- “How to Respond to Microaggressions” by Hannah Yoon (NY Times)
Organizations committed to this work:
- Arch City Defenders (STL): ArchCity Defenders (ACD) is a holistic legal advocacy organization that combats the criminalization of poverty and state violence, especially in communities of color. ACD’s foundation of civil and criminal legal representation, social services, impact litigation, policy and media advocacy, and community collaboration achieves and inspires justice and equitable outcomes for people throughout the St. Louis region and beyond
- STL Anti-Racism Organizing Collective (STL): STL-AROC works to become a force for mutual work among whites and non-Black folks doing anti-racist organizing in ongoing, multiracial, multinational movement-building
- National Bail Out Collective (National): The National Bail Out collective is a Black-led and Black-centered collective of abolitionist organizers, lawyers and activists building a community-based movement to support our folks and end systems of pretrial detention and ultimately mass incarceration
- American Civil Liberties Union (National): The ACLU dares to create a more perfect union — beyond one person, party, or side. Our mission is to realize this promise of the United States Constitution for all and expand the reach of its guarantees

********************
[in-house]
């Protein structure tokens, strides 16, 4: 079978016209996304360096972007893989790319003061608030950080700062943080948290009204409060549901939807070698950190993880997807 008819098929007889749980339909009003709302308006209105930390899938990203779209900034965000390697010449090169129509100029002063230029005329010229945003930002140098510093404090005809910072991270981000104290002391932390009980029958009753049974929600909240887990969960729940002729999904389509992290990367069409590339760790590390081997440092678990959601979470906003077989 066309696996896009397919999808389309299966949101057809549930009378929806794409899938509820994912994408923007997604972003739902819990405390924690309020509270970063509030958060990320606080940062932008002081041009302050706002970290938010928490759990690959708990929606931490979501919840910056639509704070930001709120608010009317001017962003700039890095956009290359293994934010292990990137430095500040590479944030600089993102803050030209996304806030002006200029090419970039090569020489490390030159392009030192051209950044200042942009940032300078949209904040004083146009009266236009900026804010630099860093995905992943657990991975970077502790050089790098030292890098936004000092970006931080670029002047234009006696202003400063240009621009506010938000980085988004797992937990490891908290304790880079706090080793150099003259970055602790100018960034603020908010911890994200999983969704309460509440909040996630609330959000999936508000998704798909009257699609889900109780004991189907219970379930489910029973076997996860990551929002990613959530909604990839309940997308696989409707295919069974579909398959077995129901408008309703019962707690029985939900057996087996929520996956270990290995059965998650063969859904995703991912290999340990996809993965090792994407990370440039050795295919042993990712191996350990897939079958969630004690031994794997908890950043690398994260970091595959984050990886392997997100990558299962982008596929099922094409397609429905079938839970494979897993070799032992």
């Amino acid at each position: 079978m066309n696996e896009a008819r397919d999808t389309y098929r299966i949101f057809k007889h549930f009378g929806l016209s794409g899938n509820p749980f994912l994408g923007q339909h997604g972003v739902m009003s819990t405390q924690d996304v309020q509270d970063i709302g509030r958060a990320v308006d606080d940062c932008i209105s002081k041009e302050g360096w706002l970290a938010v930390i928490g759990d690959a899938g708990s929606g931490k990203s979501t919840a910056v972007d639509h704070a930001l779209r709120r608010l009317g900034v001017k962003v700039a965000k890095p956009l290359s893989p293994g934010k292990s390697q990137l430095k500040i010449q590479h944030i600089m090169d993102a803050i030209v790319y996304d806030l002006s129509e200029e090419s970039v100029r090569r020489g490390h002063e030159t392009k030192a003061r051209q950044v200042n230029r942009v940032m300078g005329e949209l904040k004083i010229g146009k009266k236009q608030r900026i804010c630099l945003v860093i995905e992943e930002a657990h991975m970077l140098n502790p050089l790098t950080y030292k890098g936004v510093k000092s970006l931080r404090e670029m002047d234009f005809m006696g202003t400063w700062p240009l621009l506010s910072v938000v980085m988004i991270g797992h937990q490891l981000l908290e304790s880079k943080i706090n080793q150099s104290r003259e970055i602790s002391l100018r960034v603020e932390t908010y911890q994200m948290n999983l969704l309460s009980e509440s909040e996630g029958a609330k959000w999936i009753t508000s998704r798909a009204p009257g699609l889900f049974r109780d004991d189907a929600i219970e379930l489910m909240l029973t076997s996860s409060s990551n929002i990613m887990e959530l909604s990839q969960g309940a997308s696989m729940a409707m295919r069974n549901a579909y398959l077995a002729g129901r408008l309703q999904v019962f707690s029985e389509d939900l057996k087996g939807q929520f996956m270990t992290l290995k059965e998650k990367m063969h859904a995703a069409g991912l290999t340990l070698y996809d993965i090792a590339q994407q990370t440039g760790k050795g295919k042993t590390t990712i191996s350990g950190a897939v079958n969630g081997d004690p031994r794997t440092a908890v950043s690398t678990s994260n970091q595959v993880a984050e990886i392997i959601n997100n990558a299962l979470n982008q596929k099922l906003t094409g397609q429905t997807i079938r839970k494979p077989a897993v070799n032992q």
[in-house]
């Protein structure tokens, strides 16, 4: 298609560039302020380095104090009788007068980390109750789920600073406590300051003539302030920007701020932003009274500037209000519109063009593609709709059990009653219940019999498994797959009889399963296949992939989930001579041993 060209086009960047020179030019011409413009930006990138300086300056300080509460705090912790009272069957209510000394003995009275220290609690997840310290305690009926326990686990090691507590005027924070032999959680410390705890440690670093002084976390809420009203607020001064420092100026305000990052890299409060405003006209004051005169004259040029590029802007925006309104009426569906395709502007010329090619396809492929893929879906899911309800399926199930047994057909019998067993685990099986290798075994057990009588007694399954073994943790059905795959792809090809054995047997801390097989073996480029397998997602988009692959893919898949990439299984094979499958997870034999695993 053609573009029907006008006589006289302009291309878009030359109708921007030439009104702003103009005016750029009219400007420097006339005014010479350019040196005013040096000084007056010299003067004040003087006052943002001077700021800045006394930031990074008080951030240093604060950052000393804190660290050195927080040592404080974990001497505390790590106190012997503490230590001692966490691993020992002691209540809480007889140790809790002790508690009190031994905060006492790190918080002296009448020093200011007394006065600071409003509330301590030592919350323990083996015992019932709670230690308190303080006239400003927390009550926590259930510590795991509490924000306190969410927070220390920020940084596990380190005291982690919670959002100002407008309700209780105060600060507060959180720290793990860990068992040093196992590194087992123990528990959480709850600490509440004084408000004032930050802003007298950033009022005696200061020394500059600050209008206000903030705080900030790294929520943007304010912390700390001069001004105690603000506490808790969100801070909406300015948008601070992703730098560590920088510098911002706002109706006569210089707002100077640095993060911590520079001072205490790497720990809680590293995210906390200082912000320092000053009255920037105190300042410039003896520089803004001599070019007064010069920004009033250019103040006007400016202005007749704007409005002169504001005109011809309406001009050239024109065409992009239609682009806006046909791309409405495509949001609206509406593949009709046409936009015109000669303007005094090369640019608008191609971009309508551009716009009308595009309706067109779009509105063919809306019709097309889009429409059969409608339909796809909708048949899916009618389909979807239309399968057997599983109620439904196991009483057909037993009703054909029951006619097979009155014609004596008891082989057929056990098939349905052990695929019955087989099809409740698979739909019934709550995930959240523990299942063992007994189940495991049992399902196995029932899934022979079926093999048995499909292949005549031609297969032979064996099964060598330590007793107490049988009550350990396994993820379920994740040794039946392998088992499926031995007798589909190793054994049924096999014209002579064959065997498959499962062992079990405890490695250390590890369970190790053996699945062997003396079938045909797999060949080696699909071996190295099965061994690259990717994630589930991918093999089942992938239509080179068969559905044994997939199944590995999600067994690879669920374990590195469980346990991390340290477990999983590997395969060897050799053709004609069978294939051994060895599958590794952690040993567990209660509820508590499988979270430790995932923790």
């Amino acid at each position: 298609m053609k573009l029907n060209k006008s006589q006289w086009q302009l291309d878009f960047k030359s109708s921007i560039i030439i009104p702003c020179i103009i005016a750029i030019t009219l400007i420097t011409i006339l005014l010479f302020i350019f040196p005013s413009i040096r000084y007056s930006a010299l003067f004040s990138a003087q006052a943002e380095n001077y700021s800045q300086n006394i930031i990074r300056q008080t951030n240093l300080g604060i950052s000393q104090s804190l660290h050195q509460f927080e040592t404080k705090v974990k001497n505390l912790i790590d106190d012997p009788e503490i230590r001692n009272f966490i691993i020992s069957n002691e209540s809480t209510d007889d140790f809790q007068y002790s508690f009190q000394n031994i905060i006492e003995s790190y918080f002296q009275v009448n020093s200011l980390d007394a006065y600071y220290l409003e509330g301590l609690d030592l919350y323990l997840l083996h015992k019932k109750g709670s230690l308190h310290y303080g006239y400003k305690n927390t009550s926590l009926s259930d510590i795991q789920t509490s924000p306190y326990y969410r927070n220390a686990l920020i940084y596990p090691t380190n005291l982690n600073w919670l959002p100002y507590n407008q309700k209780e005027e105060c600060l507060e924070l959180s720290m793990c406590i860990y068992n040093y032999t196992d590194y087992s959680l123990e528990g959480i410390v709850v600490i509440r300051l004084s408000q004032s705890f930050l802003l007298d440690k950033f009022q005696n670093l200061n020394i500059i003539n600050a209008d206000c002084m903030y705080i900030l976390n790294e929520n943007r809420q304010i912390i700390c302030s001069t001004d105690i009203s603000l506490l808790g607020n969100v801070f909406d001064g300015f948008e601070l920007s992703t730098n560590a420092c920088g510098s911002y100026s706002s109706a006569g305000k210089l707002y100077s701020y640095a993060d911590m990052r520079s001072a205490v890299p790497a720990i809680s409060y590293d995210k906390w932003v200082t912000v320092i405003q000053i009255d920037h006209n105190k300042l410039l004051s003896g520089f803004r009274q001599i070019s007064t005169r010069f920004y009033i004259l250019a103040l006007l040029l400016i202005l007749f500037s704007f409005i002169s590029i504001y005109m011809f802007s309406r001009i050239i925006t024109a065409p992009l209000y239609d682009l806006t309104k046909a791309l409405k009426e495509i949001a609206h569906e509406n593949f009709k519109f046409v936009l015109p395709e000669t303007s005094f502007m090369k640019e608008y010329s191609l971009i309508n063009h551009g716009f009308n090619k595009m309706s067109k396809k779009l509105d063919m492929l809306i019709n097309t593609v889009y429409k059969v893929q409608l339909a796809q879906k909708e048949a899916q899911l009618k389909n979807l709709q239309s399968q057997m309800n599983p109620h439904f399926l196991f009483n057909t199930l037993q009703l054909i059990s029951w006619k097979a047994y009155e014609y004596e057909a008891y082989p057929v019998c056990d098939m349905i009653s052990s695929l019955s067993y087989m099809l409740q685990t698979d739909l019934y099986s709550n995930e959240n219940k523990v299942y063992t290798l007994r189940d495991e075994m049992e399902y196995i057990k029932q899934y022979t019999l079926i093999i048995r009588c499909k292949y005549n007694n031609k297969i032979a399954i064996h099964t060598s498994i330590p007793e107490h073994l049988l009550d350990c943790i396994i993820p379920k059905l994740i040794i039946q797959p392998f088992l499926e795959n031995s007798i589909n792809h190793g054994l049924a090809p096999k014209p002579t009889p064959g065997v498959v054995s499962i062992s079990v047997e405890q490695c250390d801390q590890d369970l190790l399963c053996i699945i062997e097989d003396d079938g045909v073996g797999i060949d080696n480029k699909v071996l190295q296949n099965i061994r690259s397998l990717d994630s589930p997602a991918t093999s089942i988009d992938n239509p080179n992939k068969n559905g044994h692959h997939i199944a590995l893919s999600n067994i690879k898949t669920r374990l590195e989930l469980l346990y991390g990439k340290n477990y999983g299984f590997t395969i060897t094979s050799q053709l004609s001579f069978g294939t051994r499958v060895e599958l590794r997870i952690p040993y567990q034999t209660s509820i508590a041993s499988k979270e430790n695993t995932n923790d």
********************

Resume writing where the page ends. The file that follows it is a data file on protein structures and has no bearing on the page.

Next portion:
- Black Lives Matter (National): By combating and countering acts of violence, creating space for Black imagination and innovation, and centering Black joy, we are winning immediate improvements in our lives
- Black Trans Advocacy Coalition (National): Established in 2011, The Black Trans Advocacy Coalition (BTAC) is the only national organization led by Black Trans people to collectively address the inequities faced in the Black Transgender human experience
- Collection of petitions and protesting resources
This isn’t about your feelings: If you are tired of hearing about racism, police brutality, and protest, imagine how Black folks feel! While we understand there is shame and guilt, it is your responsibility to turn those feelings of shame and guilt into thoughtful actions.